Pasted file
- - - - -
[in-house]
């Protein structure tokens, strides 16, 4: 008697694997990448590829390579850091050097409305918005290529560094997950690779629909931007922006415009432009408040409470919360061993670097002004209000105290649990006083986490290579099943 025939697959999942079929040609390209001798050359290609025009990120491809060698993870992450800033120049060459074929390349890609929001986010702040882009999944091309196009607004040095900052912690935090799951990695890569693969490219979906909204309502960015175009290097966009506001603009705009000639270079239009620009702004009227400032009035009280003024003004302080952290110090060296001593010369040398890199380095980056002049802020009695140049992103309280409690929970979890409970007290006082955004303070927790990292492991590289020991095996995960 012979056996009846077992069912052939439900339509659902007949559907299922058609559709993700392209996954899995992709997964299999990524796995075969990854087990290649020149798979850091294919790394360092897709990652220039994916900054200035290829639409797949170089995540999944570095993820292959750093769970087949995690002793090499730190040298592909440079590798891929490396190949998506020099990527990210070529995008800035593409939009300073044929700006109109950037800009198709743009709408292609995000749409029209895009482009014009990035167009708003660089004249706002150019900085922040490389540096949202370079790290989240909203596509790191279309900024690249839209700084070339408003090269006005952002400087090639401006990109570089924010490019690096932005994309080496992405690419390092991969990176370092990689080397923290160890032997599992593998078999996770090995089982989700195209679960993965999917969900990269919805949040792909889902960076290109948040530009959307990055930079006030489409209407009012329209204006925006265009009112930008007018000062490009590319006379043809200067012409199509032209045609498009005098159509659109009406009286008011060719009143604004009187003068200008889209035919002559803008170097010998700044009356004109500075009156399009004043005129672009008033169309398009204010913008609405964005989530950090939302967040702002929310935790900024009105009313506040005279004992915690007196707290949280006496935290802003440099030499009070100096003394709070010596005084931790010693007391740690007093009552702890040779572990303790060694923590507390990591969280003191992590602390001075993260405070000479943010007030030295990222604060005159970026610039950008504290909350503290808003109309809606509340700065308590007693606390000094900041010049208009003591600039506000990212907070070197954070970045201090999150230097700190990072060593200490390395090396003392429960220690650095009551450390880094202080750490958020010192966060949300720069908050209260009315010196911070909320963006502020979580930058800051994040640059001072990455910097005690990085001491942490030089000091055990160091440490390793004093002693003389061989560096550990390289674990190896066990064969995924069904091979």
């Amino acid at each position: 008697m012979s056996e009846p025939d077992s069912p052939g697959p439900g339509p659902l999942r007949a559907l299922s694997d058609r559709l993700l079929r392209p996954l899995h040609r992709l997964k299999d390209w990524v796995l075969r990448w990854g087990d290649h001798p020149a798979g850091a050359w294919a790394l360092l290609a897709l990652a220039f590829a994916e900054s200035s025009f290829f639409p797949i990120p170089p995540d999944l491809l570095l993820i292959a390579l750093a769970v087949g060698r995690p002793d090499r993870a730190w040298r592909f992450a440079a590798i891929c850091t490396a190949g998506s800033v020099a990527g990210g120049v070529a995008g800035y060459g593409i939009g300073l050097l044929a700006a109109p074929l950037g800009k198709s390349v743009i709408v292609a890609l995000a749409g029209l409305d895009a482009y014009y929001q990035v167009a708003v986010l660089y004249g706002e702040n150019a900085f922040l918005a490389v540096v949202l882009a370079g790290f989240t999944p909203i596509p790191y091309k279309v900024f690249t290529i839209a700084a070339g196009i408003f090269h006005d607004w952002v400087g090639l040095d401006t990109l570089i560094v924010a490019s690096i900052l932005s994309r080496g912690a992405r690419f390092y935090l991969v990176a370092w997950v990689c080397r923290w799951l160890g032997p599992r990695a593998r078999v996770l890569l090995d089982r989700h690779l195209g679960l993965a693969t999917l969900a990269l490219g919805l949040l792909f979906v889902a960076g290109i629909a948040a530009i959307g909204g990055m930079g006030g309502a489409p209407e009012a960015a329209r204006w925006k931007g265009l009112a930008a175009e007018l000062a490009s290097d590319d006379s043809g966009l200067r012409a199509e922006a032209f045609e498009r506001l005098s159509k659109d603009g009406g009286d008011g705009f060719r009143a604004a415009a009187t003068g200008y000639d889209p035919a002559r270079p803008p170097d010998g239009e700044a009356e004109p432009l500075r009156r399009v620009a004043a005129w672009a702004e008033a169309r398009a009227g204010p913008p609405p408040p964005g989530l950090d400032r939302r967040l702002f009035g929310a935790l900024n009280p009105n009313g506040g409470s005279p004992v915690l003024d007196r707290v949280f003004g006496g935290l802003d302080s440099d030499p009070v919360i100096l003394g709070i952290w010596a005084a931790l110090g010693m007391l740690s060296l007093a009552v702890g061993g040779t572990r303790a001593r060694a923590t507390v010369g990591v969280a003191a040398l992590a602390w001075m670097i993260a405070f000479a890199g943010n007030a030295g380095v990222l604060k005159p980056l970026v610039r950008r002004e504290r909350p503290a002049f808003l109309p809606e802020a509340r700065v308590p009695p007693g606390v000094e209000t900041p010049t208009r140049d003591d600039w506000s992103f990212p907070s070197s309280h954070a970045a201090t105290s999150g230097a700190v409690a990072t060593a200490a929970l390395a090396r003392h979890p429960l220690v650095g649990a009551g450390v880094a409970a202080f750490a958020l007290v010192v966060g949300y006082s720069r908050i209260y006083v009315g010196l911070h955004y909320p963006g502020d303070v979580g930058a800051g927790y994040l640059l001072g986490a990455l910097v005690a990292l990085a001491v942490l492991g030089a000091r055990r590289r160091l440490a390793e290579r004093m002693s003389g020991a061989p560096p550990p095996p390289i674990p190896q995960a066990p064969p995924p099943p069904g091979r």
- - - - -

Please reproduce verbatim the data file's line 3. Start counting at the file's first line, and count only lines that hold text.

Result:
């Amino acid at each position: 008697m012979s056996e009846p025939d077992s069912p052939g697959p439900g339509p659902l999942r007949a559907l299922s694997d058609r559709l993700l079929r392209p996954l899995h040609r992709l997964k299999d390209w990524v796995l075969r990448w990854g087990d290649h001798p020149a798979g850091a050359w294919a790394l360092l290609a897709l990652a220039f590829a994916e900054s200035s025009f290829f639409p797949i990120p170089p995540d999944l491809l570095l993820i292959a390579l750093a769970v087949g060698r995690p002793d090499r993870a730190w040298r592909f992450a440079a590798i891929c850091t490396a190949g998506s800033v020099a990527g990210g120049v070529a995008g800035y060459g593409i939009g300073l050097l044929a700006a109109p074929l950037g800009k198709s390349v743009i709408v292609a890609l995000a749409g029209l409305d895009a482009y014009y929001q990035v167009a708003v986010l660089y004249g706002e702040n150019a900085f922040l918005a490389v540096v949202l882009a370079g790290f989240t999944p909203i596509p790191y091309k279309v900024f690249t290529i839209a700084a070339g196009i408003f090269h006005d607004w952002v400087g090639l040095d401006t990109l570089i560094v924010a490019s690096i900052l932005s994309r080496g912690a992405r690419f390092y935090l991969v990176a370092w997950v990689c080397r923290w799951l160890g032997p599992r990695a593998r078999v996770l890569l090995d089982r989700h690779l195209g679960l993965a693969t999917l969900a990269l490219g919805l949040l792909f979906v889902a960076g290109i629909a948040a530009i959307g909204g990055m930079g006030g309502a489409p209407e009012a960015a329209r204006w925006k931007g265009l009112a930008a175009e007018l000062a490009s290097d590319d006379s043809g966009l200067r012409a199509e922006a032209f045609e498009r506001l005098s159509k659109d603009g009406g009286d008011g705009f060719r009143a604004a415009a009187t003068g200008y000639d889209p035919a002559r270079p803008p170097d010998g239009e700044a009356e004109p432009l500075r009156r399009v620009a004043a005129w672009a702004e008033a169309r398009a009227g204010p913008p609405p408040p964005g989530l950090d400032r939302r967040l702002f009035g929310a935790l900024n009280p009105n009313g506040g409470s005279p004992v915690l003024d007196r707290v949280f003004g006496g935290l802003d302080s440099d030499p009070v919360i100096l003394g709070i952290w010596a005084a931790l110090g010693m007391l740690s060296l007093a009552v702890g061993g040779t572990r303790a001593r060694a923590t507390v010369g990591v969280a003191a040398l992590a602390w001075m670097i993260a405070f000479a890199g943010n007030a030295g380095v990222l604060k005159p980056l970026v610039r950008r002004e504290r909350p503290a002049f808003l109309p809606e802020a509340r700065v308590p009695p007693g606390v000094e209000t900041p010049t208009r140049d003591d600039w506000s992103f990212p907070s070197s309280h954070a970045a201090t105290s999150g230097a700190v409690a990072t060593a200490a929970l390395a090396r003392h979890p429960l220690v650095g649990a009551g450390v880094a409970a202080f750490a958020l007290v010192v966060g949300y006082s720069r908050i209260y006083v009315g010196l911070h955004y909320p963006g502020d303070v979580g930058a800051g927790y994040l640059l001072g986490a990455l910097v005690a990292l990085a001491v942490l492991g030089a000091r055990r590289r160091l440490a390793e290579r004093m002693s003389g020991a061989p560096p550990p095996p390289i674990p190896q995960a066990p064969p995924p099943p069904g091979r």